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Cotterill '99 Loves Working in Mayor's Office

Cotterill '99 Loves Working in Mayor's Office

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by Howard W. Hewitt

October 22, 2008


INDIANAPOLIS, In. - There are lawyers who like to litigate. There are lawyers who like to make things work and find efficiencies. Chris Cotterill ’99 has learned working in the private sector, state government, and now as Corporate Counsel to Indianapolis Mayor Greg Ballard that he’s definitely in the latter category.

"I am the kind of person who wants to know your strategy, what are your goals, and how can I help you formulate the strategies to get to those goals," Cotterill said of his first meeting with Ballard. "I am the lawyer who is much more interested in the workforce, our contracts, and how much money we’re saving.

"There are lawyers more interested in litigation, the latest Supreme Court cases, and that sort of thing. You need those people, but I am one of those who will want to get into the management and broader discussions about the law."

In a way his philosophy reflects his time at Wabash College. He wanted to go some place special, a challenging college and chose Wabash after attending the 100th Monon Bell game. He learned about the Bachelor newspaper from a Delt pledge brother.

"I was involved in the Bachelor a lot and the classes were sort of number two," he admitted. "I think most students talk about their relationship with professors. My relationship was with staff. My major flaw is that I like to lead. So my life lessons have been about overstepping."

As a young man he was getting involved in the student newspaper but saw an organization without a leader. The paper was not coming out regularly and didn’t look great.

Cotterill stepped in and took over his sophomore year. "I just said ‘this is how we’re going to do this thing, we will always come out on time, our baseline is always going to be 16 pages and we will never go under that.’"

It amazes him to this day that people still remember things he did while he served as Bachelor editor.

The interest in communication came natural to him. His parents helped start the popular Indianapolis Monthly magazine, then Indianapolis Business Journal, and then founded CEO Magazine.

"They had been through the ups and downs of entrepreneurship and I think my Mom liked the kind of consistency of what she saw in lawyers. I thought that was something I could be good at. I liked the lawyers I had met. They were successful, they seemed happy with what they were doing. But I didn’t figure out the kind of lawyer I wanted to be until very recently."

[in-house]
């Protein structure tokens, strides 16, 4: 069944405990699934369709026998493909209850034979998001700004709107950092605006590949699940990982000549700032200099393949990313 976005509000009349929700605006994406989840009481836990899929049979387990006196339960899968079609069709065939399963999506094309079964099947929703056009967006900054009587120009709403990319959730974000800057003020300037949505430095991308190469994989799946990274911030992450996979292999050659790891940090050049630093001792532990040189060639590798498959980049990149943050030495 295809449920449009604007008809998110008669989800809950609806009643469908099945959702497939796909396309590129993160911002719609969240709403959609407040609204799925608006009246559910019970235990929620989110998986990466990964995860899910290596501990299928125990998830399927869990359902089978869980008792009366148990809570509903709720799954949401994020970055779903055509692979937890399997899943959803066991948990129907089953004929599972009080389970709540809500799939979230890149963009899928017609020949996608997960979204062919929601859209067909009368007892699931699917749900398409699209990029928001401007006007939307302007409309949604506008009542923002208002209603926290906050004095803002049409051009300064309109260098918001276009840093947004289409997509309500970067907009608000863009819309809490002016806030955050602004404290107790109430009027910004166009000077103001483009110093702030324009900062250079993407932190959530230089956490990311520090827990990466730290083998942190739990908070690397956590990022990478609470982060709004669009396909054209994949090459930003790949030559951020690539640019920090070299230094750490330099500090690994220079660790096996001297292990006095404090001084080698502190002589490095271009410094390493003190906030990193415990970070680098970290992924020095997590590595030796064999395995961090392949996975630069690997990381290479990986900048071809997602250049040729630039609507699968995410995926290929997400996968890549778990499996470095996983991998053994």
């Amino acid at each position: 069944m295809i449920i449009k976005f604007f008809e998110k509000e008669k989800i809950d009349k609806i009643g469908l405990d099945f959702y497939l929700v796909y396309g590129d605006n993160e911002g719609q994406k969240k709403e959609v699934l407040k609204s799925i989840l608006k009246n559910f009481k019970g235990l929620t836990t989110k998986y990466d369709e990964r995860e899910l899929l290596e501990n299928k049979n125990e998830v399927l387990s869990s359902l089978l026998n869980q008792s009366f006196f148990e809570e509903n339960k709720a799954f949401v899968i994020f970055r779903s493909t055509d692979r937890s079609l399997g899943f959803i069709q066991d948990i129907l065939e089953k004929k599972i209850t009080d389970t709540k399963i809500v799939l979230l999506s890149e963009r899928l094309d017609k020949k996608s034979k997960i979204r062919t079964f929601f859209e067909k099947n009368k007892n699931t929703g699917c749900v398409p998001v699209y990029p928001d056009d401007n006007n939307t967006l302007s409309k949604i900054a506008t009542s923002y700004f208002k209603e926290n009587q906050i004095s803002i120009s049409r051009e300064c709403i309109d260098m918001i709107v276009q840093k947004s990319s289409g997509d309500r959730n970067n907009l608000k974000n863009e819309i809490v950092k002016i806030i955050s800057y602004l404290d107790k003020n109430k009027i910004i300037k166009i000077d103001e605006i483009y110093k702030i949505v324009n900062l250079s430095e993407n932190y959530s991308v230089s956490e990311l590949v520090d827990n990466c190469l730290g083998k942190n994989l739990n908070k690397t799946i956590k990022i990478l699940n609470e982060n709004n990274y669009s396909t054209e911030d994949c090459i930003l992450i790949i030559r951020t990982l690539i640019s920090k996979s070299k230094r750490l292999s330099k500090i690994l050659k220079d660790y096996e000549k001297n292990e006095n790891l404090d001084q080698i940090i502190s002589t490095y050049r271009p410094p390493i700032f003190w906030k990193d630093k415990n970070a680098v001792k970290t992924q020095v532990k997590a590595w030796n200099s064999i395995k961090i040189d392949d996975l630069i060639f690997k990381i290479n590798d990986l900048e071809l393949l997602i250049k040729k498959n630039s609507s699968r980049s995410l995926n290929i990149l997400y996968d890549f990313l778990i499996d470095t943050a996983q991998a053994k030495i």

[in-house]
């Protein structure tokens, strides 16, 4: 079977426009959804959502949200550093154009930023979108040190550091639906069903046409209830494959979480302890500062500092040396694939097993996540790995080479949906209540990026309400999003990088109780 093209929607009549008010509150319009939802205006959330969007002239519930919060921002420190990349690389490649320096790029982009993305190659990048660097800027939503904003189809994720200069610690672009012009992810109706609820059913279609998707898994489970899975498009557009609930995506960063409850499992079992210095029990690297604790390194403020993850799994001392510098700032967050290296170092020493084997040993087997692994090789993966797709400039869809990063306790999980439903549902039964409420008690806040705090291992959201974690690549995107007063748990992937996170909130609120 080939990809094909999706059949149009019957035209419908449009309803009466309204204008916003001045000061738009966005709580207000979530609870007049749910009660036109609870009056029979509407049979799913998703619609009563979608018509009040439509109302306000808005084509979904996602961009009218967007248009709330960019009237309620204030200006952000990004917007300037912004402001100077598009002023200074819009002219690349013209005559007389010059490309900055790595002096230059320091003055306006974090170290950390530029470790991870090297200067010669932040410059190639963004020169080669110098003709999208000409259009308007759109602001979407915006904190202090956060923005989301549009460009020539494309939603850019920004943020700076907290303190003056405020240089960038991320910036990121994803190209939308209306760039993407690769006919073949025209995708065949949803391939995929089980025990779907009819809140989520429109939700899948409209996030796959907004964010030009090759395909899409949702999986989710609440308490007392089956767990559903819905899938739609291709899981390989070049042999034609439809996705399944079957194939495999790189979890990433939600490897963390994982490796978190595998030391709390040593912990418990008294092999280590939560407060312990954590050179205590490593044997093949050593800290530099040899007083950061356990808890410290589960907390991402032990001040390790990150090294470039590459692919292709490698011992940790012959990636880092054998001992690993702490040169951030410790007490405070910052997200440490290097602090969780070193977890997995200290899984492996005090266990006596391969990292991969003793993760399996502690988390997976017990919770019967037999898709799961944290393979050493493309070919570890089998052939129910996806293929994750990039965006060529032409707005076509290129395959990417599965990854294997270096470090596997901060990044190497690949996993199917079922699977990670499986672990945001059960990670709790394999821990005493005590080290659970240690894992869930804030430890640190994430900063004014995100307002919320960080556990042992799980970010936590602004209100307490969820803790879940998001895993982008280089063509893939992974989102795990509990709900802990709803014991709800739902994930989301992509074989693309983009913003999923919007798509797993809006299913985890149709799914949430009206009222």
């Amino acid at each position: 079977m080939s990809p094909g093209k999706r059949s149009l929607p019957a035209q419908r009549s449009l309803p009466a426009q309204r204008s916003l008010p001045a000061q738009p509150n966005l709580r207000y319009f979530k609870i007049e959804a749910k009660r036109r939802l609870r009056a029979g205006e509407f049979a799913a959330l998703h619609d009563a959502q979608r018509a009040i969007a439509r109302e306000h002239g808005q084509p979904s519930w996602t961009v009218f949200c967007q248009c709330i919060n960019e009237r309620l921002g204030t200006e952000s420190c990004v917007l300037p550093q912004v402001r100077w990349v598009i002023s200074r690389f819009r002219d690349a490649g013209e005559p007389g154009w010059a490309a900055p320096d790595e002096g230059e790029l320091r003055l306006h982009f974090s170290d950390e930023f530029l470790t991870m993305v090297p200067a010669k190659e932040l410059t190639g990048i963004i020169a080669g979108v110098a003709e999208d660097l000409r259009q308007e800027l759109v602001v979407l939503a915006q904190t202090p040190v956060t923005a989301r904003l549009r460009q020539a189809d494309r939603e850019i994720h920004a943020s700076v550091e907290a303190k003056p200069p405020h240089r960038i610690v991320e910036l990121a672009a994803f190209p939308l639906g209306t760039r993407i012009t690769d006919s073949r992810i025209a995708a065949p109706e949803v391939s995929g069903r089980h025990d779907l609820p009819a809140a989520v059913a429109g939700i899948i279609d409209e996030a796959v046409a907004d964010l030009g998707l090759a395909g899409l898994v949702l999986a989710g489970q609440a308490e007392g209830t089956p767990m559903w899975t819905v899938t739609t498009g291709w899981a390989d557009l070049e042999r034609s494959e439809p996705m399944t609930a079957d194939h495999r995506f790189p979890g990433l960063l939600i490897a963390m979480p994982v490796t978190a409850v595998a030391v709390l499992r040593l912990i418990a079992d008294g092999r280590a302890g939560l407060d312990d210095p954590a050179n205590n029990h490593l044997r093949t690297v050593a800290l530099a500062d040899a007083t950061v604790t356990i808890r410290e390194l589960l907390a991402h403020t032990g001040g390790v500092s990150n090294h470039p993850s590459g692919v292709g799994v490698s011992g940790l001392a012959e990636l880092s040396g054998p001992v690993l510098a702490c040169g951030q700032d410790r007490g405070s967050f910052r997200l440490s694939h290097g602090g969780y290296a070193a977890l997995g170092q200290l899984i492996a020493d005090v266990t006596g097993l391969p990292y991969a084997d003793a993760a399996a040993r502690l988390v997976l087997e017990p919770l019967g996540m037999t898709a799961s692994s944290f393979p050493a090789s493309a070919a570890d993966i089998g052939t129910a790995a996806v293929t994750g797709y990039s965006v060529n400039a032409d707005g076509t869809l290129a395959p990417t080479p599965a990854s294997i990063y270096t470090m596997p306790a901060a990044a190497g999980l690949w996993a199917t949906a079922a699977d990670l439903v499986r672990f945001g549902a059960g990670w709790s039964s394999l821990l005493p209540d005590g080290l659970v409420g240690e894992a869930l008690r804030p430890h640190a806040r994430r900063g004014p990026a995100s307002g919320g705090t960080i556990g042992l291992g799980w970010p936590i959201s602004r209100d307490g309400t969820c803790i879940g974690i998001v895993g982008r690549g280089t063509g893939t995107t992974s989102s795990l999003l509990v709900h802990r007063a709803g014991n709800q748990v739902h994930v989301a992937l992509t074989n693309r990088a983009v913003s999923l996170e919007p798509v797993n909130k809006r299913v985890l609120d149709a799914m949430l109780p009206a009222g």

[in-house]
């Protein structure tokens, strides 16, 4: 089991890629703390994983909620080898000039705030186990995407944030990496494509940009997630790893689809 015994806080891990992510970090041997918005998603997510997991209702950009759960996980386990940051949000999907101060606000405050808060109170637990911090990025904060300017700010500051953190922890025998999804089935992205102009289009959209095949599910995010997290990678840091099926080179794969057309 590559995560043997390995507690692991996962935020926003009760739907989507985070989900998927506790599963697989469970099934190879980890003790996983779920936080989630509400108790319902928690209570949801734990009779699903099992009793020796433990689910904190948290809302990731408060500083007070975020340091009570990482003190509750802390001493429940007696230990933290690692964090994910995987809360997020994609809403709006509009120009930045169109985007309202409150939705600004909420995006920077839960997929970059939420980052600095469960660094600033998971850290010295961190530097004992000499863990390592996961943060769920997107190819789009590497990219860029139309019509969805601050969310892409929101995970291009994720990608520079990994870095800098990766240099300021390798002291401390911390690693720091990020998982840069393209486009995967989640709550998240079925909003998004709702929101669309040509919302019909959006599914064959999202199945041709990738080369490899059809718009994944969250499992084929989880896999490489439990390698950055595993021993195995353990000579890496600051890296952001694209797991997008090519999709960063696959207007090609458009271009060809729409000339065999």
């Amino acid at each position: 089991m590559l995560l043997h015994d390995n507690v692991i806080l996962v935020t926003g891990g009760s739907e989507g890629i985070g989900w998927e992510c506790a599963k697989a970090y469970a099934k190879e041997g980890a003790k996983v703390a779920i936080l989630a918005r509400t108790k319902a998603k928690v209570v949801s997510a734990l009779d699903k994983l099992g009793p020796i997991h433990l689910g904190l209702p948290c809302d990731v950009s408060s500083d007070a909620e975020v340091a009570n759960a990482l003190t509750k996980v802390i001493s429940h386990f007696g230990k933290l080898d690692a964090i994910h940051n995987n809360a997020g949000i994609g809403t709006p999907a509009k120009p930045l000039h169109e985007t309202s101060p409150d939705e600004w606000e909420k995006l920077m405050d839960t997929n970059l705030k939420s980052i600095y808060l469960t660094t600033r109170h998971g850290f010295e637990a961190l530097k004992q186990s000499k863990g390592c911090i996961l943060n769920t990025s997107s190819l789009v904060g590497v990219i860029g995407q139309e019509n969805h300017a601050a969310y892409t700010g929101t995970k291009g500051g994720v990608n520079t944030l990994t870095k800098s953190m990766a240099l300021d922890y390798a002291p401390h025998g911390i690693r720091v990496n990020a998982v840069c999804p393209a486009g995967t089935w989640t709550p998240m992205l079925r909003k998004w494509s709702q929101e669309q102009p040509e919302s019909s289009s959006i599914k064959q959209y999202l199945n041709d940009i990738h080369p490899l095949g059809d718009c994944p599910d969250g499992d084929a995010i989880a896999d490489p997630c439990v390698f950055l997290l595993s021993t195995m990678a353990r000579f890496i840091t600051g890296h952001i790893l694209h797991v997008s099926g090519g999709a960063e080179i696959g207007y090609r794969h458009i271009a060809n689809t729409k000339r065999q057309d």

Cotterill oversees a staff of 45, including 28 lawyers, for the city of Indianapolis.  He relishes the diversity of each work day. "It’s funny because I don’t think I’m an attorney for most of the day," he explained. "I left the law firm thinking maybe I don’t want to be an attorney. I worked on contracts at the state but what became interesting to me was how we connected, what were the problems consumers had, and what we could do to solve those problems.

Cotterill left Wabash for law school at Indiana University. He landed a job at the prestigious Barnes and Thornburg law firm where he stayed three years before going to work in the Indiana Office of Technology. His transition from law to politics and public service was spurred by Mitch Daniels.

He worked on Daniels’ transition team and joined the office of technology. He spent that time working on security problems, the state website, and contracts but always felt he could do more.

"I felt that I had a good time there, that it was productive but it was probably time for me to do something different," he said from his City County Building office. "Then someone suggested I go to work for the new Mayor."

Cotterill said it all began in conversations with Ballard about his needs in a new administration. "I am about implementing," he said. "You have a law, we will make sure it’s legal, we will make sure it’s not overly done in terms of what we are writing, we will reduce the regulation, but I want to be involved in the implementation."

Even overlooking Monument Circle, he smiles impishly when thinking about his current job and the sound of his idealistic view. "I do wonder when in the rest of my life if I will get to sit at the table with the mayor, and the rest of the elected officials, and think about and work on the problems that plague our society. I love talking about things that really might change the factors and the incentives to allow our society to be better.

In a Works in Progress feature in a 1998 Wabash Magazine, Cotterill admitted a love of politics and maybe even becoming a U.S. Senator. He laughs when reminded about that today. And if pressed on a possible political run or future office, he answers like a candidate.

"I don’t know. I feel like it is not very modest, but it would be hard for me to imagine being in the general assembly, not that those aren’t great things people do, but it’s not my interest. I want to manage the budget and help with priorities. Deliver, deliver, deliver. A huge part of that is making sure you have the right team, train people to make them more productive and send them out. Making those sort of decisions, that’s what I like to do."

Cotterill lives in Indianapolis with his wife and a son and daughter.



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